It is with blind faith that we set foot upon this road…

The flat drone of the motorcycle engine reflects my world; bland and unchanging. I’ve been riding for days. Or is it years? Time is meaningless and the days pass unmarked as one night is spent in a bedroll beneath a tree and the next in a fleabag motel, mostly for the shower, because I sleep on the floor, never trusting the beds.

 Days bleed into weeks bleed into months. The emptiness is my only companion.

 The wind tugs at my jacket as the vibration through the grips begins to put my hands to sleep again. But I shake it off, ignore it, and ride on.

 I tell myself that I don’t feel the loneliness anymore, but in truth it’s become my friend. My only friend. I talk to it constantly.   Ever since I stopped talking to her.   She’s not here to talk to. She’s not here anymore. Only her memory remains, and the loneliness it brings.

 So, I talk to the loneliness. I barely mumble to the waiters at the roadside diners. I nod to motel clerks and slide them the cash.   But I talk to the loneliness nonstop.   My voice echoes inside my helmet as the road drones on and I talk nonstop, mile after mile, day after day,   to the loneliness. To the emptiness…


Little wonder I barely sleep. The dream waits for me to close my eyes. Like a predator, this dream and one other, more terrifying by far, but profound in its empathy.

So I read, I nap, and I watch her in her sleep. The one medication she’s on has the predicted side effect of making her pop her jaw and clack her teeth endlessly as she slumbers.   It doesn’t bother me anymore; at least I don’t have to listen for her breath to ensure she’s still with me.


Last March, my wife was diagnosed with acute, early onset Alzheimer’s Dementia. At that point she was approximately at Stage 4 on the 7 Stages of Dementia. On average, Stage 4 lasts 2-2.5 years.   Just over 6 months later, she’s deep into stage 5 and showing strong symptoms of stage 6. She’s progressed approximately 4 years in that time.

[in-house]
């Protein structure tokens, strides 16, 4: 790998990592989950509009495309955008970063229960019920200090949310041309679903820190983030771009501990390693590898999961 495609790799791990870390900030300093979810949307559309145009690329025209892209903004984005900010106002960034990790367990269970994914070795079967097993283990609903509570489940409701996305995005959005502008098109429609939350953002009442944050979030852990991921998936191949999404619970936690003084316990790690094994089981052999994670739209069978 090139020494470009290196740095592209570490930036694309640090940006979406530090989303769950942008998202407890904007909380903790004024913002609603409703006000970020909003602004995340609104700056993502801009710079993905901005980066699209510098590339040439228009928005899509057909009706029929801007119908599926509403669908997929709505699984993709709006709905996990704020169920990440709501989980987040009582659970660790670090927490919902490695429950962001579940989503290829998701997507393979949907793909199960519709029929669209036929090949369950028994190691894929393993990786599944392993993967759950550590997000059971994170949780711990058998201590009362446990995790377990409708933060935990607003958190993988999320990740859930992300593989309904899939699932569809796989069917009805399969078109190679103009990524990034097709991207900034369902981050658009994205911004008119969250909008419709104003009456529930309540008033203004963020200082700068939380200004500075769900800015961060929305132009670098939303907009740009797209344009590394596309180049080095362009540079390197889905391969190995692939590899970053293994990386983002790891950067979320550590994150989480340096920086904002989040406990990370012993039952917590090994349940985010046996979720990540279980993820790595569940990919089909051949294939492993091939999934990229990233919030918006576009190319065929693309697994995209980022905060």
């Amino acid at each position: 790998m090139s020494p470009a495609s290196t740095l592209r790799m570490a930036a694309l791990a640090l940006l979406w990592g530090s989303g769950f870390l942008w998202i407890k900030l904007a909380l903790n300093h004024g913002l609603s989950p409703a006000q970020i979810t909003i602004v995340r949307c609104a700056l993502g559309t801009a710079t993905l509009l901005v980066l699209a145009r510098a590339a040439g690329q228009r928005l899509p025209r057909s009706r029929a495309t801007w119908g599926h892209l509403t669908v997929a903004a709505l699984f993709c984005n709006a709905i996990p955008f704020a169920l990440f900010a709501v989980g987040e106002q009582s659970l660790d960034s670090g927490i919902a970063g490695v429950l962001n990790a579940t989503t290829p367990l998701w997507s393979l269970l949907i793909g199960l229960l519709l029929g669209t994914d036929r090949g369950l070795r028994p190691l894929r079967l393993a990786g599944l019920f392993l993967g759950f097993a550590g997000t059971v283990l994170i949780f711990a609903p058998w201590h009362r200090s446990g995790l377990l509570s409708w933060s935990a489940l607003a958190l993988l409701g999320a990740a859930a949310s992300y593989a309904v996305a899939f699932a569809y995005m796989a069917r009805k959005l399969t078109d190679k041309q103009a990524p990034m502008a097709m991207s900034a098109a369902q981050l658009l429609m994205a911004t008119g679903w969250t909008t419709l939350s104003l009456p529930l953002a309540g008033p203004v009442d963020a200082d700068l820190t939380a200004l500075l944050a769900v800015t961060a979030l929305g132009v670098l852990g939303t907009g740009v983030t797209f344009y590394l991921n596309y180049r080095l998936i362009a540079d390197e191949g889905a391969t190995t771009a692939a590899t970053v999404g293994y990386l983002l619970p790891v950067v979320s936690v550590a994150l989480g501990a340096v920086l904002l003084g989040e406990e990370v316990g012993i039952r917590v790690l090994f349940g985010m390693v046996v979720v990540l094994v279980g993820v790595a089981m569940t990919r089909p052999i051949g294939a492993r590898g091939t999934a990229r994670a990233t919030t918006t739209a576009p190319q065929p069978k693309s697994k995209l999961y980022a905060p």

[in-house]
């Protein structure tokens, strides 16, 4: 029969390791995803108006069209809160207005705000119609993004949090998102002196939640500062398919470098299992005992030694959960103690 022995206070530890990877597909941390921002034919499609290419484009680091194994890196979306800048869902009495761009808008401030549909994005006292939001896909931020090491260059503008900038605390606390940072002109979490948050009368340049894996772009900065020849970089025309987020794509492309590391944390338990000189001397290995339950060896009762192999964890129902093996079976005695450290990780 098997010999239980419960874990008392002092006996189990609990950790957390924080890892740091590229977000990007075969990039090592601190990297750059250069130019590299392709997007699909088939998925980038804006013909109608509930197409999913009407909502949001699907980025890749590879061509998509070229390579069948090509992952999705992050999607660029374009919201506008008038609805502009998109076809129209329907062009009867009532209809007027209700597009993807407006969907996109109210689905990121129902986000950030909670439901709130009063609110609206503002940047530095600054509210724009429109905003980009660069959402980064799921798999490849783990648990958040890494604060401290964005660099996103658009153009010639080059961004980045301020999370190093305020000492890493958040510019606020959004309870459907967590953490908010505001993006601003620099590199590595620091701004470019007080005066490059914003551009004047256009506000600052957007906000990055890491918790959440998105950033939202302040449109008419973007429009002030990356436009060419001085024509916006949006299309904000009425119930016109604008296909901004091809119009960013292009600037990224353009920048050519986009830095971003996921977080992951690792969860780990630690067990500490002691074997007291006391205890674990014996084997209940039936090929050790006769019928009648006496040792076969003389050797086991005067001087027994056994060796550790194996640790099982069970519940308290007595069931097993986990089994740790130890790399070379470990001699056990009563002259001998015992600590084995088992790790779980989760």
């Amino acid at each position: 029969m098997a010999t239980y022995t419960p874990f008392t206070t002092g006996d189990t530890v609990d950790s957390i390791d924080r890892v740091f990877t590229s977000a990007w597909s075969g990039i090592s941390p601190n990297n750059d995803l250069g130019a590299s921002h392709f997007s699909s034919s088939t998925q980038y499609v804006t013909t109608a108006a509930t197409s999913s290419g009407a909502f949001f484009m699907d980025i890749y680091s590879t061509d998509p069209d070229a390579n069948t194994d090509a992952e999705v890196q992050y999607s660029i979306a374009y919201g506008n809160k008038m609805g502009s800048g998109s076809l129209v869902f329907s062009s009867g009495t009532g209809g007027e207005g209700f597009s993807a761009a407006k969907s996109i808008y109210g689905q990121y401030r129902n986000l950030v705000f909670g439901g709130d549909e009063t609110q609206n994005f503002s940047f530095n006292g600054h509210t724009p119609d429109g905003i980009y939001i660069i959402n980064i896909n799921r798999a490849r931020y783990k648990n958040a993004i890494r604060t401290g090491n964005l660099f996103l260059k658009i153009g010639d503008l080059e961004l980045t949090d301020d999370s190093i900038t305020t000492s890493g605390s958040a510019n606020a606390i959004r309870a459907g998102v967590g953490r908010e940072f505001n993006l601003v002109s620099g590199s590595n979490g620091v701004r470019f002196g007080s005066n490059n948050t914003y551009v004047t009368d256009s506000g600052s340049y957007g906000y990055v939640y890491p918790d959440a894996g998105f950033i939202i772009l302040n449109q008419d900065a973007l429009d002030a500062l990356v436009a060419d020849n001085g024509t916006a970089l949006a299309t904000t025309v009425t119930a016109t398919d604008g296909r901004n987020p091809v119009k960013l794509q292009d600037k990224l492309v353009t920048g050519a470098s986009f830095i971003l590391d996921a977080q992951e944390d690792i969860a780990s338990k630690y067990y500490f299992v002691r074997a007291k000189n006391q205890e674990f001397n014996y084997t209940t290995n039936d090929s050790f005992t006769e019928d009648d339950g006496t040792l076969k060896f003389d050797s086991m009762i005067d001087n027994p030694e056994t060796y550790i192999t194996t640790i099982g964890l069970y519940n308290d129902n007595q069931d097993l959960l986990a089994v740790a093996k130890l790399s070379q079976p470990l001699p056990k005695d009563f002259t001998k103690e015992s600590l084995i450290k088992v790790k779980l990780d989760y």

In short, dementia is storming through her mind like the nazis through Europe.

This is officially a terminal diagnosis. Upon committing it to paper, her doctor avoided those words, but he did lay it on nice and thick “We’ll be here fighting with you all the way to the end”.

Yeah, fuck that. End?   She’s 58 fucking years old (then), and we’re supposed to accept this? Yeah, No.

Obviously, I’ve been researching countless options. In this, the internet age, there are as many “cures” as there are governmental/alien conspiracies and the tinfoil hats who espouse them. Sorting through the myriad metric tonnes of false flags and downright kooks to find the gems is no small task, and I’m no professional researcher.

Here is where I send an anonymous and immensely grateful shout out to the manager/owner of a local in-home care service. I’ll call him Tim (NOT his real name), if only because I’m not recommending his service. What I am doing is thanking him in the only way I know how for pointing me at a certain doctor’s YouTube videos.   I don’t know the whole story, but Tim’s dad passed from Alzheimer’s and he found this when researching for him.

This is the journey you’re joining me on. In a few weeks, we travel to Savannah, Georgia for assessment and to begin treatment.

The medical community will eventually be forced to recognize that Alzheimer’s and many other “diseases” don’t and won’t respond to a single, one-size-fits-all approach. The human body must be treated as a single, enormously complex unit, and the entire biome treated and cured rather than simply attacking the symptom.   Alzheimer’s has too many root causes and most patients are victim of several of these (at least).

The science has been done. Recovery happens, and it is going to happen for us.

Our goal here is threefold:

1) To undergo an as-yet officially unrecognized (but thus far very promising) treatment and to recover completely from this “terminal” diagnosis.

2) To open the eyes of victims of this terrifying disease to the concept that, well-meaning as they may be, most doctors only do as they’re taught, and they’re taught that Alzheimer’s is unquestionably fatal and untreatable. This hidebound thinking is false and costs lives every day. Don’t let your life or the life of a loved one be another statistic. Follow this journey to learn the truth of it.

3) To hopefully be one factor in convincing the medical establishment to take alternative, non-narcotic treatments seriously.   Great resistance to this concept is inevitable, not least from the pharmaceutical industry.

This is the mission. First, we must prove the efficacy of the treatment protocol we’re to begin soon.   In the interim, I’ll be providing background and bringing you up-to-date on all of her medical issues and what led us to where we are today.

I hope you’ll join us. Comments and input are always welcome, of course, and I hope you’ll subscribe to the blog as well as follow it on Facebook.


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